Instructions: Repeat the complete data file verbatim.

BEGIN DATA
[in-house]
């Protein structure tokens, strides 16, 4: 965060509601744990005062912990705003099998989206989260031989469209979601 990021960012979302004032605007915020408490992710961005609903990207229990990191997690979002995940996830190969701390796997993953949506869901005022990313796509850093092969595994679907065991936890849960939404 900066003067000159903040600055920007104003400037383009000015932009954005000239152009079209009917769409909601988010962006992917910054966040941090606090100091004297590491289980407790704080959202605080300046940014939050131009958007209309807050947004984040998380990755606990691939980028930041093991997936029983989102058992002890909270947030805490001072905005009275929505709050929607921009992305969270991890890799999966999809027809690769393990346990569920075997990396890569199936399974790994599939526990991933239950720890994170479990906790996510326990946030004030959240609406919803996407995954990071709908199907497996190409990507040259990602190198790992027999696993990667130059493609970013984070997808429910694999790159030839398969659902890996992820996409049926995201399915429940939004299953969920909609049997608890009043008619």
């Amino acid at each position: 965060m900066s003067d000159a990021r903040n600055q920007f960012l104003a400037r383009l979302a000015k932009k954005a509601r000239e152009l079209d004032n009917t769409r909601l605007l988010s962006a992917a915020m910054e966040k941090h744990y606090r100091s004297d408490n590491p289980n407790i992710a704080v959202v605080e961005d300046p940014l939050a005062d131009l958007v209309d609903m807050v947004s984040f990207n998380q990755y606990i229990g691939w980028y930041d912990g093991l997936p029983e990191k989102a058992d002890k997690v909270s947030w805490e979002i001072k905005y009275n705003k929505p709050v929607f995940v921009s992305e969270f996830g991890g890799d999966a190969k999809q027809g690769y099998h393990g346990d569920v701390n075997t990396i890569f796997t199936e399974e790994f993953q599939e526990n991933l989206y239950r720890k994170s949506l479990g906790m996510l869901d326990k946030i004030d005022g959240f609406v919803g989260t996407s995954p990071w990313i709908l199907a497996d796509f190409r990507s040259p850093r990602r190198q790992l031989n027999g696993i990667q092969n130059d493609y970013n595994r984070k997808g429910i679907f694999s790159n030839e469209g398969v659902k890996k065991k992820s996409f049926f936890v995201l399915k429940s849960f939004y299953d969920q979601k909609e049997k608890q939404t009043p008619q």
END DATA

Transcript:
[in-house]
């Protein structure tokens, strides 16, 4: 965060509601744990005062912990705003099998989206989260031989469209979601 990021960012979302004032605007915020408490992710961005609903990207229990990191997690979002995940996830190969701390796997993953949506869901005022990313796509850093092969595994679907065991936890849960939404 900066003067000159903040600055920007104003400037383009000015932009954005000239152009079209009917769409909601988010962006992917910054966040941090606090100091004297590491289980407790704080959202605080300046940014939050131009958007209309807050947004984040998380990755606990691939980028930041093991997936029983989102058992002890909270947030805490001072905005009275929505709050929607921009992305969270991890890799999966999809027809690769393990346990569920075997990396890569199936399974790994599939526990991933239950720890994170479990906790996510326990946030004030959240609406919803996407995954990071709908199907497996190409990507040259990602190198790992027999696993990667130059493609970013984070997808429910694999790159030839398969659902890996992820996409049926995201399915429940939004299953969920909609049997608890009043008619």
């Amino acid at each position: 965060m900066s003067d000159a990021r903040n600055q920007f960012l104003a400037r383009l979302a000015k932009k954005a509601r000239e152009l079209d004032n009917t769409r909601l605007l988010s962006a992917a915020m910054e966040k941090h744990y606090r100091s004297d408490n590491p289980n407790i992710a704080v959202v605080e961005d300046p940014l939050a005062d131009l958007v209309d609903m807050v947004s984040f990207n998380q990755y606990i229990g691939w980028y930041d912990g093991l997936p029983e990191k989102a058992d002890k997690v909270s947030w805490e979002i001072k905005y009275n705003k929505p709050v929607f995940v921009s992305e969270f996830g991890g890799d999966a190969k999809q027809g690769y099998h393990g346990d569920v701390n075997t990396i890569f796997t199936e399974e790994f993953q599939e526990n991933l989206y239950r720890k994170s949506l479990g906790m996510l869901d326990k946030i004030d005022g959240f609406v919803g989260t996407s995954p990071w990313i709908l199907a497996d796509f190409r990507s040259p850093r990602r190198q790992l031989n027999g696993i990667q092969n130059d493609y970013n595994r984070k997808g429910i679907f694999s790159n030839e469209g398969v659902k890996k065991k992820s996409f049926f936890v995201l399915k429940s849960f939004y299953d969920q979601k909609e049997k608890q939404t009043p008619q």